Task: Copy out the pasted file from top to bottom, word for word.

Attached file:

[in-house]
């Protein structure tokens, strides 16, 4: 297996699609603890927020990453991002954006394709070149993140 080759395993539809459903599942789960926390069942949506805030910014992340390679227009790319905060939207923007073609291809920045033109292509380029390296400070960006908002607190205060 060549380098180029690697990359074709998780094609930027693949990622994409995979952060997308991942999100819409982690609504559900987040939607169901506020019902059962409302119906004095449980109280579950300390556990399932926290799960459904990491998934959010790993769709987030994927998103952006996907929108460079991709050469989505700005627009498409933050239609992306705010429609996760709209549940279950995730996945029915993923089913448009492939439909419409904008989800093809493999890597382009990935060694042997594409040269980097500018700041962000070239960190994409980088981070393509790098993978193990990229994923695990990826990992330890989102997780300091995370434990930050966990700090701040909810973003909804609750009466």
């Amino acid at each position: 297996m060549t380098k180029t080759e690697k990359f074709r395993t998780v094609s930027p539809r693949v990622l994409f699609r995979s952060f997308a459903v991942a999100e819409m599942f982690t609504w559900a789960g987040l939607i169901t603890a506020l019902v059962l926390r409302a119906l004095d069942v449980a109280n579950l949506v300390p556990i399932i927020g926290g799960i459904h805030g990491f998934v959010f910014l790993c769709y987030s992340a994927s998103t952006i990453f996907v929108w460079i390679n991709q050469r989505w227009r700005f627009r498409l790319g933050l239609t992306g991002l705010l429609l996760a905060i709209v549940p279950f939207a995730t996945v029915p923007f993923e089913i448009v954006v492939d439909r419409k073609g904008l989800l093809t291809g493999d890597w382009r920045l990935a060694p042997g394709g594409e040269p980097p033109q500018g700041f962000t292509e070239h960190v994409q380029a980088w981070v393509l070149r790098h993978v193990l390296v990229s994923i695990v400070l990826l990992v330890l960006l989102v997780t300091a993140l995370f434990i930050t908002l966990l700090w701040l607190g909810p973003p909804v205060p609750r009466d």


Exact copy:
[in-house]
């Protein structure tokens, strides 16, 4: 297996699609603890927020990453991002954006394709070149993140 080759395993539809459903599942789960926390069942949506805030910014992340390679227009790319905060939207923007073609291809920045033109292509380029390296400070960006908002607190205060 060549380098180029690697990359074709998780094609930027693949990622994409995979952060997308991942999100819409982690609504559900987040939607169901506020019902059962409302119906004095449980109280579950300390556990399932926290799960459904990491998934959010790993769709987030994927998103952006996907929108460079991709050469989505700005627009498409933050239609992306705010429609996760709209549940279950995730996945029915993923089913448009492939439909419409904008989800093809493999890597382009990935060694042997594409040269980097500018700041962000070239960190994409980088981070393509790098993978193990990229994923695990990826990992330890989102997780300091995370434990930050966990700090701040909810973003909804609750009466």
């Amino acid at each position: 297996m060549t380098k180029t080759e690697k990359f074709r395993t998780v094609s930027p539809r693949v990622l994409f699609r995979s952060f997308a459903v991942a999100e819409m599942f982690t609504w559900a789960g987040l939607i169901t603890a506020l019902v059962l926390r409302a119906l004095d069942v449980a109280n579950l949506v300390p556990i399932i927020g926290g799960i459904h805030g990491f998934v959010f910014l790993c769709y987030s992340a994927s998103t952006i990453f996907v929108w460079i390679n991709q050469r989505w227009r700005f627009r498409l790319g933050l239609t992306g991002l705010l429609l996760a905060i709209v549940p279950f939207a995730t996945v029915p923007f993923e089913i448009v954006v492939d439909r419409k073609g904008l989800l093809t291809g493999d890597w382009r920045l990935a060694p042997g394709g594409e040269p980097p033109q500018g700041f962000t292509e070239h960190v994409q380029a980088w981070v393509l070149r790098h993978v193990l390296v990229s994923i695990v400070l990826l990992v330890l960006l989102v997780t300091a993140l995370f434990i930050t908002l966990l700090w701040l607190g909810p973003p909804v205060p609750r009466d």